Several public power utilities have also begun to address the shortcomings of net energy metering by implementing two-metered rates for customer-owned DG. This approach distinguishes between power supplied by the utility and power supplied by the customer’s own DG. The approach helps reduce the subsidy between customer classes that classic net metering can cause.

On the other hand, some are predicting increased electrification in sectors such as transport and heating. The price of electric cars is falling, and more fast charging stations are being installed. The Brattle Group predicts that a steady conversion of vehicles and heating to electricity could possibly lead to a one hundred and five percent increase in electricity demand by 2050. If these new loads start to appear, are we ready to support them?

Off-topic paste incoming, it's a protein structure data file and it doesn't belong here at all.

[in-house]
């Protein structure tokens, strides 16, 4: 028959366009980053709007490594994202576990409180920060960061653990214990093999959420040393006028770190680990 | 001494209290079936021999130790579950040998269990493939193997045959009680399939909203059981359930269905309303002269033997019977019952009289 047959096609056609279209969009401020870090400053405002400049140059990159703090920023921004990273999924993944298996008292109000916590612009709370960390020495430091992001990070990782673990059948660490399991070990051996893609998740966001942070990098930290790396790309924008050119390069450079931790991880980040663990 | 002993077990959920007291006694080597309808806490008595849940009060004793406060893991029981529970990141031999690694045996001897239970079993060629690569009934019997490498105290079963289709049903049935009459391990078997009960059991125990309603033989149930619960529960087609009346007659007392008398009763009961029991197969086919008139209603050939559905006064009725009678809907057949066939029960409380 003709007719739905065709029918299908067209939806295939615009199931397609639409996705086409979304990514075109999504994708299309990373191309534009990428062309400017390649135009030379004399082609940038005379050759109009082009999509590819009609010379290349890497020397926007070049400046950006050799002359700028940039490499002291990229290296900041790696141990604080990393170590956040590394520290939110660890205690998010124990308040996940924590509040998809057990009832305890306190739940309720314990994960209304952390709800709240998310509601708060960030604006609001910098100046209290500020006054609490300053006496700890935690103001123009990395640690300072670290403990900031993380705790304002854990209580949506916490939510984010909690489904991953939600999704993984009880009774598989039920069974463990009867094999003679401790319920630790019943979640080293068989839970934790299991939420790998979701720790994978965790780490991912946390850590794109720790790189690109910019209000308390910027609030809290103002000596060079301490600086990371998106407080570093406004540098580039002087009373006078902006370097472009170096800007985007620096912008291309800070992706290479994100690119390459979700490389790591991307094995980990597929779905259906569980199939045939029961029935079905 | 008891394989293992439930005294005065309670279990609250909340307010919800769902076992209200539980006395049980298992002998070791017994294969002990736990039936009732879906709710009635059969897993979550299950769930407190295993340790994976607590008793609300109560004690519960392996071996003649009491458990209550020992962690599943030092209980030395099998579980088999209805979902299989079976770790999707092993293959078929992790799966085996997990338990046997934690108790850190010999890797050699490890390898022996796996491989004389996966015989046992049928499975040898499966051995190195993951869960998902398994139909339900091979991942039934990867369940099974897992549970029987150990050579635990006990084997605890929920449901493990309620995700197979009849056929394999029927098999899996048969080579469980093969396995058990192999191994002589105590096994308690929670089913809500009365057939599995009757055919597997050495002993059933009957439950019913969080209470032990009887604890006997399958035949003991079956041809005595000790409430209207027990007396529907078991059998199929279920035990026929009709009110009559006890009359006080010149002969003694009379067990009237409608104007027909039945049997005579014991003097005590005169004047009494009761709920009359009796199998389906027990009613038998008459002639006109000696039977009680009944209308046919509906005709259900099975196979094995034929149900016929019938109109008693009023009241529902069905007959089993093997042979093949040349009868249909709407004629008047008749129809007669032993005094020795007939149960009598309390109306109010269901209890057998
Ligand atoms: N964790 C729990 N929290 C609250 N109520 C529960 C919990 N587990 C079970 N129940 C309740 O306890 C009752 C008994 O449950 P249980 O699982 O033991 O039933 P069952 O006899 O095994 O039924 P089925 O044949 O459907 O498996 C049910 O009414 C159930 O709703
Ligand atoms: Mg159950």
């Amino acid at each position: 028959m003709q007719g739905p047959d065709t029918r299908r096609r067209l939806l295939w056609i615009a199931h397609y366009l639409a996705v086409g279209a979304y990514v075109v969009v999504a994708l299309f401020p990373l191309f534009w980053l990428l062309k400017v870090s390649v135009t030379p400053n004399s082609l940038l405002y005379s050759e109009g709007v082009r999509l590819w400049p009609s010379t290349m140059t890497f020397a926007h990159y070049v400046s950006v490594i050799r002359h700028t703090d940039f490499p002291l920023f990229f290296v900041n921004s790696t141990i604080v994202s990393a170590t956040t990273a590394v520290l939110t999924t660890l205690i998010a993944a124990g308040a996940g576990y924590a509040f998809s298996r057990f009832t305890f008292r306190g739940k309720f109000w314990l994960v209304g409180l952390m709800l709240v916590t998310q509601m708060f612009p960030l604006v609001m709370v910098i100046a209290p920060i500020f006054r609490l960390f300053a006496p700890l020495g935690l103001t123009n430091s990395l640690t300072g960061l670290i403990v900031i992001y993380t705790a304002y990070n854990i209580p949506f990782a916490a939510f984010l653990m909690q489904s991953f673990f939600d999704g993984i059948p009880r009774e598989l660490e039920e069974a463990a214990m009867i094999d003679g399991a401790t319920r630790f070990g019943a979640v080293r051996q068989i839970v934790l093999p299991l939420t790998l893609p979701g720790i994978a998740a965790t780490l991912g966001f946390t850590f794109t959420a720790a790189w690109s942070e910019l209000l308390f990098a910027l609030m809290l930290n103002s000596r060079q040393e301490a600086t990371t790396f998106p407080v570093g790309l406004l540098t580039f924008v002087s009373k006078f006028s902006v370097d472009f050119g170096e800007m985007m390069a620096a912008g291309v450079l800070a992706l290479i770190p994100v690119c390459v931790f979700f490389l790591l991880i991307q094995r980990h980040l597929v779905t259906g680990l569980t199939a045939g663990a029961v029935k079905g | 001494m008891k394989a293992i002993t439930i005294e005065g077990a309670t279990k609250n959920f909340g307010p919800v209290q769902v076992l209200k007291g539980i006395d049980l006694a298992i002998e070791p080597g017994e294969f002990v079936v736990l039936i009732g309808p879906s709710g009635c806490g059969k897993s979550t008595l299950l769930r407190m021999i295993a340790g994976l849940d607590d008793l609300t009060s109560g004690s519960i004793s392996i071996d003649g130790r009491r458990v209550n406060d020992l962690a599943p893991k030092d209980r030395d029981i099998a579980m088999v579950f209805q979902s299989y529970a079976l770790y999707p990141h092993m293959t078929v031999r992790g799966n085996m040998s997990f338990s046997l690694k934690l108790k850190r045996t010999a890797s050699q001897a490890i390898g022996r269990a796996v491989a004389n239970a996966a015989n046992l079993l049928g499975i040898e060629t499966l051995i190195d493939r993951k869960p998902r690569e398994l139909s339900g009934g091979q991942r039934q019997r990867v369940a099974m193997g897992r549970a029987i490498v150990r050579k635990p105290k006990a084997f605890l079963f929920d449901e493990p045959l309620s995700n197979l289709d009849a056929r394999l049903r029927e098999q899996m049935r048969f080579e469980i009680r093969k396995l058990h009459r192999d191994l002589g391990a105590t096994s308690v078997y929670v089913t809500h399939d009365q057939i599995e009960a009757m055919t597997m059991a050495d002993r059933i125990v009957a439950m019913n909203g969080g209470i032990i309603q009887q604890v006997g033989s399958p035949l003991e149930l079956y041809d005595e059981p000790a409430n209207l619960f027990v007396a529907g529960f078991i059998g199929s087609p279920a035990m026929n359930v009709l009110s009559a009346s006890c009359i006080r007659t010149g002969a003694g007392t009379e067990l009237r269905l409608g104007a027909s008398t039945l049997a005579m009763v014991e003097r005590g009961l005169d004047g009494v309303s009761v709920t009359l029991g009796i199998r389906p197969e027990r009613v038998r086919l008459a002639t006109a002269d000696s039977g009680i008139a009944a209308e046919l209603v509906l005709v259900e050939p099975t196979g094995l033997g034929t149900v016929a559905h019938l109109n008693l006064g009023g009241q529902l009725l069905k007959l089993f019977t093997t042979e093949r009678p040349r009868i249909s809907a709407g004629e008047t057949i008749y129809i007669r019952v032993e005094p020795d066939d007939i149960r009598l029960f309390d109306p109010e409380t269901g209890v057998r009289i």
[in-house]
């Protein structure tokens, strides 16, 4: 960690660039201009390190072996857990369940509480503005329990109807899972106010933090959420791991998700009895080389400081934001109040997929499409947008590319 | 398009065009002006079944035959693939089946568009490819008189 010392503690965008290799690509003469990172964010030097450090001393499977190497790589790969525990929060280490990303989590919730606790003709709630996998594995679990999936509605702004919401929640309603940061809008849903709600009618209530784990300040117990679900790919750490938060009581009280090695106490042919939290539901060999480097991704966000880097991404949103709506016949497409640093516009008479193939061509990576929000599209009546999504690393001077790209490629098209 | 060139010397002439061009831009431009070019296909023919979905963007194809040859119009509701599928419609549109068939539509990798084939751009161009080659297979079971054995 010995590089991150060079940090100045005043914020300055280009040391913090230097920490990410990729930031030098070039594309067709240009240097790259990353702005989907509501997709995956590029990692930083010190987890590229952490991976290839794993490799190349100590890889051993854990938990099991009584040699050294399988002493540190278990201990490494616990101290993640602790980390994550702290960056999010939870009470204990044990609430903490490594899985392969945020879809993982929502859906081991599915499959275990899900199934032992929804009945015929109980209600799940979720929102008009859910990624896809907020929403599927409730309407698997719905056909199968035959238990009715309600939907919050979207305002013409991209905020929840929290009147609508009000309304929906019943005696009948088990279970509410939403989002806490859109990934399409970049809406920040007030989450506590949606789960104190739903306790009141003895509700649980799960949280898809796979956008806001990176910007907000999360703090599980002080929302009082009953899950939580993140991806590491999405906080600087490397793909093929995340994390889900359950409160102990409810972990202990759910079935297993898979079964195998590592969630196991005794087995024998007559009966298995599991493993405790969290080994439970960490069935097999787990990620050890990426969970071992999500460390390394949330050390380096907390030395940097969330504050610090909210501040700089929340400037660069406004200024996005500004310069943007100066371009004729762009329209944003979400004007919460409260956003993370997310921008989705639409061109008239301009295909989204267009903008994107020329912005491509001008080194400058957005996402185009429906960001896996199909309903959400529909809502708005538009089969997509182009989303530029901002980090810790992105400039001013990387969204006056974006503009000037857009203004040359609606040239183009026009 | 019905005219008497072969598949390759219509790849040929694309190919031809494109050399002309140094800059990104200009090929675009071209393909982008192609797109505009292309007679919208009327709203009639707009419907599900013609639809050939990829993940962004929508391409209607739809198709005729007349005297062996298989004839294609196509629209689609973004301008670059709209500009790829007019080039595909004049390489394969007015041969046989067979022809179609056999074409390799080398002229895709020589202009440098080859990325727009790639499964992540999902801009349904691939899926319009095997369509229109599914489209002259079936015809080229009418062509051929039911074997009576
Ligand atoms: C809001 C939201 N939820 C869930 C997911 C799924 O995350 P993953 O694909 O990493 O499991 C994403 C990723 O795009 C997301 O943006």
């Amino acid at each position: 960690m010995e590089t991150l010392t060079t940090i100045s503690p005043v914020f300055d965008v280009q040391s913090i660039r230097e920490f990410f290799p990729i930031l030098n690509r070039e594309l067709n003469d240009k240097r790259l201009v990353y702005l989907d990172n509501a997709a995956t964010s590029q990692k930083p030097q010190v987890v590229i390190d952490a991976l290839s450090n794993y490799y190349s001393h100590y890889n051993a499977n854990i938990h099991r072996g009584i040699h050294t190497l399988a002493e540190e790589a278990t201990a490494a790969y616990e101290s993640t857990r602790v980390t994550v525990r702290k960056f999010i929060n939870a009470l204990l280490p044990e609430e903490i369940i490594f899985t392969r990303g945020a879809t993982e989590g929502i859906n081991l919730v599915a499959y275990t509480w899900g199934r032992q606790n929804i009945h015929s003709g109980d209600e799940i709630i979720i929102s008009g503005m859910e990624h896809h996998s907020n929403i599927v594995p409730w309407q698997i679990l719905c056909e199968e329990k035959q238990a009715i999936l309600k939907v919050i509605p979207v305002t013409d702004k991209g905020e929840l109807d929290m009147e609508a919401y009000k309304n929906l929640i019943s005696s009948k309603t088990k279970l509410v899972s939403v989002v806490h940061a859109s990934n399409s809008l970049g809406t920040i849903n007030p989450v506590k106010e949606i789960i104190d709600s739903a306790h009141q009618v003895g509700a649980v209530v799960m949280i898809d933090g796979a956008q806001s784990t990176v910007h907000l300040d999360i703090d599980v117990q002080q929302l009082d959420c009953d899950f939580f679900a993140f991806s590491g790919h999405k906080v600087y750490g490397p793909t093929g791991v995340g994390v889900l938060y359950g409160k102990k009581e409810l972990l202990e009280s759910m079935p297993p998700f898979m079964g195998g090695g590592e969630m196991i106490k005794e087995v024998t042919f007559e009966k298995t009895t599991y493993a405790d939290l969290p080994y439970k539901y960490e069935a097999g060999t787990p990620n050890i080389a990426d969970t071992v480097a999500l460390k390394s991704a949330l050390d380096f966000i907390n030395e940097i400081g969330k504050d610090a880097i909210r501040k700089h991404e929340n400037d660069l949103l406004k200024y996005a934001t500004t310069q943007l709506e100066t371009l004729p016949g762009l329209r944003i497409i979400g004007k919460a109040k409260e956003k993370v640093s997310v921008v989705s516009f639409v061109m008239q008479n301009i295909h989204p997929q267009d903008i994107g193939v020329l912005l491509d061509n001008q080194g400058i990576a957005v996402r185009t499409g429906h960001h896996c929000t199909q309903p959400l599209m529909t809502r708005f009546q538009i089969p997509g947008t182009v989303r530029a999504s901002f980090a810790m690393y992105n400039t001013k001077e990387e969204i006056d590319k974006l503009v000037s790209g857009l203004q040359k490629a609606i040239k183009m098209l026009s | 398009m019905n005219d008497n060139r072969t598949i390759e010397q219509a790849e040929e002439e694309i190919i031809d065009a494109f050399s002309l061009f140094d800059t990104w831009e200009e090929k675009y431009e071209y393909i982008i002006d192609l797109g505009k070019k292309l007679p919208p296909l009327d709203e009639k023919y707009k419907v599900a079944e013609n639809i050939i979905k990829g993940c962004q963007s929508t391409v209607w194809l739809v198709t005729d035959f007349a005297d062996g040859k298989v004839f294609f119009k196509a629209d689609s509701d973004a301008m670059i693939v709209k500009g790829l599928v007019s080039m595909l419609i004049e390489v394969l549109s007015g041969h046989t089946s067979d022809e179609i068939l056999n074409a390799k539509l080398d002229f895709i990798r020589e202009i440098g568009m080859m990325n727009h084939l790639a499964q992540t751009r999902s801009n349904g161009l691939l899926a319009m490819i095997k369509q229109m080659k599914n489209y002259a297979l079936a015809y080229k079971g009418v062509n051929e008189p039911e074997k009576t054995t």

Seattle City Light is working to do that. It is developing a pilot program to install fast charging stations throughout the city. These stations can charge an electric car in thirty minutes. The utility is also working with retail customers to offer affordable monthly pricing for at-home charging.

And my personal favorite electric vehicle story: Missouri River Energy Services, a joint action agency in the Upper Midwest, is working with its distribution utilities to electrify Zamboni machines used at local hockey arenas to maintain the ice. Talk about meeting a specific regional need!